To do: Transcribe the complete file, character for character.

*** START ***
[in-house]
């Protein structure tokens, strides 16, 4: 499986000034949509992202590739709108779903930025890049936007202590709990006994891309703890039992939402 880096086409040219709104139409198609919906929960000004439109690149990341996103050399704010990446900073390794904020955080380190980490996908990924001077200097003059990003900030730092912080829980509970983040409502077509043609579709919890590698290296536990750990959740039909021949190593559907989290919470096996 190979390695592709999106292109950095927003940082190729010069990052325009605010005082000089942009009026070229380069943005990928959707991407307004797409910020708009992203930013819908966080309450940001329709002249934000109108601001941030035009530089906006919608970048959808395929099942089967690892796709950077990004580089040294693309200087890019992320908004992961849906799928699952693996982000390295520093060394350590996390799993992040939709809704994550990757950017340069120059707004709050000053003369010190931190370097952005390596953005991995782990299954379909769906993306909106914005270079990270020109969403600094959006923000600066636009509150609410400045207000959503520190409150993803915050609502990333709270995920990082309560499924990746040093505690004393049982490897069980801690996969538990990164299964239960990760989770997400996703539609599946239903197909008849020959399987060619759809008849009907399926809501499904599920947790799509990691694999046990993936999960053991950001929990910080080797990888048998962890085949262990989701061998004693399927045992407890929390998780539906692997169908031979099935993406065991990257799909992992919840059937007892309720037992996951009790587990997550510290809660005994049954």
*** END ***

[in-house]
């Protein structure tokens, strides 16, 4: 499986000034949509992202590739709108779903930025890049936007202590709990006994891309703890039992939402 880096086409040219709104139409198609919906929960000004439109690149990341996103050399704010990446900073390794904020955080380190980490996908990924001077200097003059990003900030730092912080829980509970983040409502077509043609579709919890590698290296536990750990959740039909021949190593559907989290919470096996 190979390695592709999106292109950095927003940082190729010069990052325009605010005082000089942009009026070229380069943005990928959707991407307004797409910020708009992203930013819908966080309450940001329709002249934000109108601001941030035009530089906006919608970048959808395929099942089967690892796709950077990004580089040294693309200087890019992320908004992961849906799928699952693996982000390295520093060394350590996390799993992040939709809704994550990757950017340069120059707004709050000053003369010190931190370097952005390596953005991995782990299954379909769906993306909106914005270079990270020109969403600094959006923000600066636009509150609410400045207000959503520190409150993803915050609502990333709270995920990082309560499924990746040093505690004393049982490897069980801690996969538990990164299964239960990760989770997400996703539609599946239903197909008849020959399987060619759809008849009907399926809501499904599920947790799509990691694999046990993936999960053991950001929990910080080797990888048998962890085949262990989701061998004693399927045992407890929390998780539906692997169908031979099935993406065991990257799909992992919840059937007892309720037992996951009790587990997550510290809660005994049954």